That was compounded with my personal situation. I have a family at home that I need to help take care of, including my wife’s father who’s 90 years old. I didn’t feel safe going to work and coming back every day with him in the house. It was a mix of business and everyone’s personal situations, my own situation, and a degree of caution. We do believe that this is what we need to do to not only keep a few people on the payroll, but also to produce something that will help the hourly workers that are laid off. We want to continue to cover their insurance premiums and provide some sort of relief, whether that’s food or products. We need to be able to make enough money to do that, and that’s our plan for the near future.
The thing that I’m learning and realizing now is that everyone, all operators, have to make their own decisions about what’s going to save them in the best way. The loss of independent restaurants would be a tragic loss, and it’s one that is a very real possibility. Everyone has to figure it out on their own. That may mean delivery, or not. There’s no right or wrong way to do this. Whatever will work for your team and keep the focus on both caring for the people who have been let go, and also preparing for a time for the promise of return is a reality. We have to come back. I’m really afraid that some people won’t make it back.
Our Chicago group of chefs is still active. We still post and inform each other of what’s happening. There are similar groups in San Francisco, Los Angeles, New York, and Philly, and they all have hospitality coalitions. I have a meeting today, this afternoon, to talk with all the heads of those coalitions across the country.
I do think our letter made a difference. It created an energy. I don’t know if we were the first, but we were close to the first, and it’s been imitated a lot. It’s created a wellspring of energy to make our voices heard. We’re here and we want to stay and we want to prosper. If this money of unlimited extent goes out to big corporations and not to independent businesses in this country, there’s going to be a loss of identity in US food culture. Our voices were unified that weekend, and they’re being amplified, and I think they have an effect. I don’t know that they changed any votes, but I hope that the things that are passed in this bill do get to us, and that was the mission we had.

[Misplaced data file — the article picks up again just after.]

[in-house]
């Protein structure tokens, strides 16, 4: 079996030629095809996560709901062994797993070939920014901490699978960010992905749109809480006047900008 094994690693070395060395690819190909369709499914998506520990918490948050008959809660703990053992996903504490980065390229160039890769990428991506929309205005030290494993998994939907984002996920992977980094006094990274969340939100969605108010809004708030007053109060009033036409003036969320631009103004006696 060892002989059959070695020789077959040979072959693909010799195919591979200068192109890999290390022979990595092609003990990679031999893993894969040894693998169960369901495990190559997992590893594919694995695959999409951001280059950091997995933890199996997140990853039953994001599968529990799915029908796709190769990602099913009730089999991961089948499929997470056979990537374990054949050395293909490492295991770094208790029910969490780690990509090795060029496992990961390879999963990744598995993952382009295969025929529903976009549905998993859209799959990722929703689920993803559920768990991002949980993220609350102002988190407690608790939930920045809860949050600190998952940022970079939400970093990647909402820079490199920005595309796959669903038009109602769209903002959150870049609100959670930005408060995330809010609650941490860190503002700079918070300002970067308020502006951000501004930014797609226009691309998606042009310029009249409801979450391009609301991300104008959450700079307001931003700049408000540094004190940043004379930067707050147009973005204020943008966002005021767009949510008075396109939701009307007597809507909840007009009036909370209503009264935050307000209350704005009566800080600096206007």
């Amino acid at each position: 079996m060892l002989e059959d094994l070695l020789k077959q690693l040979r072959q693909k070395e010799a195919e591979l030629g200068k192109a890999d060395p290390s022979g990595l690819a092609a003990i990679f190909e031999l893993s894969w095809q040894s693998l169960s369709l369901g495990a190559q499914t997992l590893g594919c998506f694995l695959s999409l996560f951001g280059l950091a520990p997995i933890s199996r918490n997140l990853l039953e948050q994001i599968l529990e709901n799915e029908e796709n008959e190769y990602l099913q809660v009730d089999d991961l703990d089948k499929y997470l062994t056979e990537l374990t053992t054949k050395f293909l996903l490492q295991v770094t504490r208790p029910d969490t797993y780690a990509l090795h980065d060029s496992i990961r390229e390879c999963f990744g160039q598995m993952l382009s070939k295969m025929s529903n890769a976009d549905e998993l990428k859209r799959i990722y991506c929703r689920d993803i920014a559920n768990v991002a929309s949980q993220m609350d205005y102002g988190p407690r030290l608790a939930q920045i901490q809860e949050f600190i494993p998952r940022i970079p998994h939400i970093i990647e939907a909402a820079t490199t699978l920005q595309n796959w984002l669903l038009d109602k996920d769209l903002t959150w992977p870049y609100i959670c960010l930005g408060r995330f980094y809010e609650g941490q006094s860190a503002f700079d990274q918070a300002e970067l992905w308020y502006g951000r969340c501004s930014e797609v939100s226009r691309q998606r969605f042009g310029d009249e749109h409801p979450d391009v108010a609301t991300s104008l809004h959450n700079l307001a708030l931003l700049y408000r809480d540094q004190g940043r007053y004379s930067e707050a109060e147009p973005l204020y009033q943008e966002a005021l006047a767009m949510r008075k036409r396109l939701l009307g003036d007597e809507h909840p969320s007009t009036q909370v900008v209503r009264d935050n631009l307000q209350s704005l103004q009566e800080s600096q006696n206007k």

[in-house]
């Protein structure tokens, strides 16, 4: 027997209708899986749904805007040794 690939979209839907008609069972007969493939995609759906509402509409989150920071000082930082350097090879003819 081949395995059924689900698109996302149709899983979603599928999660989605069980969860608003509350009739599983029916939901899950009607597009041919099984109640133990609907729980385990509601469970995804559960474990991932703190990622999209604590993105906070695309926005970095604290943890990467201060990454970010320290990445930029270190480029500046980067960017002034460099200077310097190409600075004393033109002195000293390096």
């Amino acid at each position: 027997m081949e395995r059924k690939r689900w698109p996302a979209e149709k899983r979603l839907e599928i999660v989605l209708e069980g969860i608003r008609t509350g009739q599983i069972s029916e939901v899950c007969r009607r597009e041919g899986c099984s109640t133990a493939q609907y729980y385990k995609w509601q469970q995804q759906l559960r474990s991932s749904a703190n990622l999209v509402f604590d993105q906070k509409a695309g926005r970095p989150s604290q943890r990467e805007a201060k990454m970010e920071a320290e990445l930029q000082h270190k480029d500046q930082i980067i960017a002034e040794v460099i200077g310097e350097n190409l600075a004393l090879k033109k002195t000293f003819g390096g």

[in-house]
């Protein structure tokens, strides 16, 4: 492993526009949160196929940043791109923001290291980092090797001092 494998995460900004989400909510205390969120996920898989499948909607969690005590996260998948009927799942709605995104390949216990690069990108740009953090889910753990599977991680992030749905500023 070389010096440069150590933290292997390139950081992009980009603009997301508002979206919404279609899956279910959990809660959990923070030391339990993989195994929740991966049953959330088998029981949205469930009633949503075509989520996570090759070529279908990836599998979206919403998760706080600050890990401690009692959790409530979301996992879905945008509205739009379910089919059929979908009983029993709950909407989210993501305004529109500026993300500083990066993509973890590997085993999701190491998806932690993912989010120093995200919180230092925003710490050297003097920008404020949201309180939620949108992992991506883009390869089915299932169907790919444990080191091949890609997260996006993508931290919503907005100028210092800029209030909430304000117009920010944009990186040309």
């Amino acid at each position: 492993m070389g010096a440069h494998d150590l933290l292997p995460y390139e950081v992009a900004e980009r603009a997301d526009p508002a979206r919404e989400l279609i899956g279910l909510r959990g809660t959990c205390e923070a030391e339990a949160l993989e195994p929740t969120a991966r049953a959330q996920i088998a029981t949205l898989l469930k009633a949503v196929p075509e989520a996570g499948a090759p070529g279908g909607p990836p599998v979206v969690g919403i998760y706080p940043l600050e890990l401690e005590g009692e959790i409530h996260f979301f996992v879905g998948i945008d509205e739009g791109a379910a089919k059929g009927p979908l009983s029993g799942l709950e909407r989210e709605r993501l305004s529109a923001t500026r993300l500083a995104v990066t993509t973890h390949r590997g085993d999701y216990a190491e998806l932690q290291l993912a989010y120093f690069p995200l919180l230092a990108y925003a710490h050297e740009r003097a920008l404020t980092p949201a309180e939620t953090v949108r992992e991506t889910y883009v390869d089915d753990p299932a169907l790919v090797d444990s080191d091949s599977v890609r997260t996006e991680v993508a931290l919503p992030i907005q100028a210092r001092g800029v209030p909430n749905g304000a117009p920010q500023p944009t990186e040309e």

I think every day you’re going to see new innovative ideas. The Publican Quality Meats butcher shop is selling futures of beef. People are going to be selling future reservations with new platforms like Tock. They have been at the forefront of helping restaurants get their delivery and pick-up systems in place. I think those kinds of innovations are where to look for ways to help. Really, once we’re through this, we’re going to need a lot of support when we re-open. It does become political—who are we taking care of? What is the plight of the hourly worker and the contractor in America? Don’t they deserve the same sort of protections? How do we develop the infrastructure to support that?
It’s a wake-up call. A lot of us knew that there were injustices and fragilities in the economic models in which we live. It’s time for those things to be addressed.
I feel like more than ever, we’re all in this together. We’re recognizing the power of our community. We already knew that we had strong bonds because this is a tough job any day. Never mind today. It was always tough, and it’s known to be tough. When you are in the hospitality community, you may not realize the strength of the bond until something really bad happens. As terrible and dangerous as this is, I do hope it produces momentum for change and development from the standpoint of taking care of our workers, and support from the government in terms of our financial models. We could make a leap of progress here, but we gotta survive first.